Online purchase of maps is available at kartbutikken http://www.kartbutikken.no/produktlisting.php?kategori=212 .
Luggage and bags:
A big suitcase and a smaller backpack for daytrips.
Clothing/Shoes/Weather Gear: Dress in layers, the temperature and the weather change often on Svalbard. Avoid cotton, use only wool or synthetic. Several layers of wool and windproof outside protection may be required in any season. The windchill may exceed -40°C in winter and early spring. Protect your head and your hands. Special suits, hats, gloves and boots are usually included in the tour's price.
Toiletries and Medical Supplies: As always, bring any medicament you may need.
Photo Equipment: To minimize changes (especially on cold weather) use 36 exposures films and zoom lenses. Bring spare batteries (battery's life is shorter on cold weather). A tripod may be required on darkest months. Overexpose by 1 or 2 stops on white scenes, the snow will be more brighter.
Miscellaneous: Always ask to the tour operator the reccomended gear list, as it always changes depending on the type of the tour and season.
Luggage and bags:
A backpack and a daypack. Waterproof to the extent possible
Clothing/Shoes/Weather Gear: Long underwear, hat, gloves, scarf any time of the year.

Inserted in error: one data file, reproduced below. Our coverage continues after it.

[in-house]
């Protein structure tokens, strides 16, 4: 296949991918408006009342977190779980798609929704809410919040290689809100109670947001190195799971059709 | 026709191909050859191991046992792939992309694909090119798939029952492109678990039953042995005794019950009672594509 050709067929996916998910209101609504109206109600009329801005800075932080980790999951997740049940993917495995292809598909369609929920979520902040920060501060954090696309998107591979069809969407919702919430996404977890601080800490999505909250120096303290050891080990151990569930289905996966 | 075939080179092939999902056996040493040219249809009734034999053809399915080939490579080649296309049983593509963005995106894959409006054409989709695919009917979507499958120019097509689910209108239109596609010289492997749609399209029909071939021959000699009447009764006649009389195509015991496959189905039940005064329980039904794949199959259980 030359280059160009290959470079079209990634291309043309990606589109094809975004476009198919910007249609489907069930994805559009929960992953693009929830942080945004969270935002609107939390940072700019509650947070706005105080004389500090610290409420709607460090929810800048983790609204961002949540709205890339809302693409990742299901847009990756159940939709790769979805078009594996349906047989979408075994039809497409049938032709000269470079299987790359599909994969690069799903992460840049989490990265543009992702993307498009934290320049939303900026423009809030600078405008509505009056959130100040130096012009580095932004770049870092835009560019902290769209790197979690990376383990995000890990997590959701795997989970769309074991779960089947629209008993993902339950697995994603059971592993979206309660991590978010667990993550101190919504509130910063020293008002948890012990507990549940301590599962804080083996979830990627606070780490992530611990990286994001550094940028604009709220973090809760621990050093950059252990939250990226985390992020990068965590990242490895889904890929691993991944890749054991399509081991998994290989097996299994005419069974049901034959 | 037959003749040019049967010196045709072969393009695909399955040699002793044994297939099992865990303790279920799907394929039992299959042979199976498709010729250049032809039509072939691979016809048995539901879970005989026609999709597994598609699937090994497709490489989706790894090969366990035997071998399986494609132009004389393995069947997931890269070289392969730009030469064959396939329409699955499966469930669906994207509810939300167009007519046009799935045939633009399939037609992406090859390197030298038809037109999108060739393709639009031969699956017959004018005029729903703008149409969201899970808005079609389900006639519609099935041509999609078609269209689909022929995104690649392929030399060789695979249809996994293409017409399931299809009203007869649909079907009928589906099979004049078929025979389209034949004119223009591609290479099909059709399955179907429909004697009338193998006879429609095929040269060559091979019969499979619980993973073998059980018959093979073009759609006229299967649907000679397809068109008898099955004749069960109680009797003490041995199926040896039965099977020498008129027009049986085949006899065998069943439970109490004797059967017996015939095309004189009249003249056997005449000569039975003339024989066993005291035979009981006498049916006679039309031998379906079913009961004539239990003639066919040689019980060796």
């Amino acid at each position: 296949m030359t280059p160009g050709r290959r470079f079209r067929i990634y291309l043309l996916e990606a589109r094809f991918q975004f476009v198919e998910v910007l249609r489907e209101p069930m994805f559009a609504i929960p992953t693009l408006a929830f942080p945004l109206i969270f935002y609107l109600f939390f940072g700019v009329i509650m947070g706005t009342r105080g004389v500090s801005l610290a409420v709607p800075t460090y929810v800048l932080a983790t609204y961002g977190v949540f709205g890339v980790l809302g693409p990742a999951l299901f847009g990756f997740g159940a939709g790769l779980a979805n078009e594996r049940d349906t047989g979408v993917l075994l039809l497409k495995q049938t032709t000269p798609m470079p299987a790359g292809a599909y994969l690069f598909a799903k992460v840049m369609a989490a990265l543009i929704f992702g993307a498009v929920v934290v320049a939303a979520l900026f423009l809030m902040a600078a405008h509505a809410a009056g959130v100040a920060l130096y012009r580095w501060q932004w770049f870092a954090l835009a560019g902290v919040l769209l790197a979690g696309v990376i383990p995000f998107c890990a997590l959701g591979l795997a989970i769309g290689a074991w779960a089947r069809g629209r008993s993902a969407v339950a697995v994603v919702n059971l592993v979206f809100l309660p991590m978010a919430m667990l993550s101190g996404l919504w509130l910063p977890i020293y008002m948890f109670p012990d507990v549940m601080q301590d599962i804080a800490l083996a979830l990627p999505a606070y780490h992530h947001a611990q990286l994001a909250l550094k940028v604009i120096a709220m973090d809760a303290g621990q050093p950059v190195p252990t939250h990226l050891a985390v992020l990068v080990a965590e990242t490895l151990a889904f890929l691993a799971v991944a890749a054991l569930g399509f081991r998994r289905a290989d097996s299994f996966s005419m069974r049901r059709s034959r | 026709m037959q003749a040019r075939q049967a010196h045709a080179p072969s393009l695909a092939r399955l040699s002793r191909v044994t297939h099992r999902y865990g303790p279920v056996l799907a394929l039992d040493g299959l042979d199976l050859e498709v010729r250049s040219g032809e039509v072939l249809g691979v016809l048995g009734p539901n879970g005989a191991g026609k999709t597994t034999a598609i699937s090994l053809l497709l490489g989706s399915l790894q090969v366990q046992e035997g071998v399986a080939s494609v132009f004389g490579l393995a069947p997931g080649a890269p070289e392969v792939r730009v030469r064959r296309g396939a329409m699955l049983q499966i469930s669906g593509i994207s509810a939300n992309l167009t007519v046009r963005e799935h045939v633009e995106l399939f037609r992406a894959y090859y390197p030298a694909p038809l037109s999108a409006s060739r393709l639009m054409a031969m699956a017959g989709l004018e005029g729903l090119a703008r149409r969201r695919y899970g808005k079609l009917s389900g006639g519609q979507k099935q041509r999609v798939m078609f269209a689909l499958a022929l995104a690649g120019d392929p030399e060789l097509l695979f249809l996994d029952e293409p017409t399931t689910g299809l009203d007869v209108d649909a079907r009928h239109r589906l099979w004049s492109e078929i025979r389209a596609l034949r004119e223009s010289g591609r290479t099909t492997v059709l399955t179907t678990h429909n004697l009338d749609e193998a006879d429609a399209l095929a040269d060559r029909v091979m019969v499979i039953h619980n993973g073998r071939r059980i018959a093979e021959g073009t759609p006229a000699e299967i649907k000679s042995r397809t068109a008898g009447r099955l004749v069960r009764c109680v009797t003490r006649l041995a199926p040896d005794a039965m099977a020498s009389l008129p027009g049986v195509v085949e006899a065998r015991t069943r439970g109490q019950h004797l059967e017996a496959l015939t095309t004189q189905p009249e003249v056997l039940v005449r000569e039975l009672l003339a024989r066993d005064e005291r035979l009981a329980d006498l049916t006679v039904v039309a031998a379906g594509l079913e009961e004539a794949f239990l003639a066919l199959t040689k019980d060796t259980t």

Wind /rain proofs - shells, jackets and pants
Toiletries and Medical Supplies: Nothing special needed for Svalbard, except of you are out on the snow in sunny condition: sunscreen and sunglasses.
Photo Equipment: Film, film and film - and your special camera battery, which might not be available here.
Camping/Beach/Outdoor Gear: High-powered rifle 7.62 mm (30.06) if leaving the settlements.
Tent, sleeping bag etc., including a military-style trip-wire warning system against polar bears if embarking on an overnight trip.
Miscellaneous: If hiking independently outside the main settlement area, and staying overnight in the wilderness, you will need insurance guarantees and permission by the local authorities. You can avoid all this by joining an organised tour.
Luggage and bags:
If you are cruising get a small waterproof backpack for outings and landings with the zodiacs. Think about protecting your camera from watersplashes and the odd rain- or snowfall.
Clothing/Shoes/Weather Gear: Really good footware is essential. Some recommend good boots others top gear wellies, all good as long as they are waterproof and comfortable and can resist the spiky stones Svalbard is full of. I had waterproof hikingboots that was good enough for most landings but not the really wet ones. I'd go for top nodge wellingtons!! Other than that, think: no cotton-water resistant -layer upon layer-windproof and warm. I wore old military stuff and that was great (and cheap)!
Toiletries and Medical Supplies: Skinlotion for hands and face, it's very dry in Svalbard and the wind gets to your skin. Also sunlotion for the senitive skin beacause your out in the sun a lot. If travelling with M/S Origo get some medicin for seasickness. Even if you have never before been seasick you most likely will have a first on Origo. It's the price you pay for beeing able to get very close to shorelines and into the packice.
Photo Equipment: A really good camera with a good zooming lens is highly recommended. You will find yourself klicking away and you will see so many amimals and birds that you really do not want to look at small black spots when you get home. Put some money on it!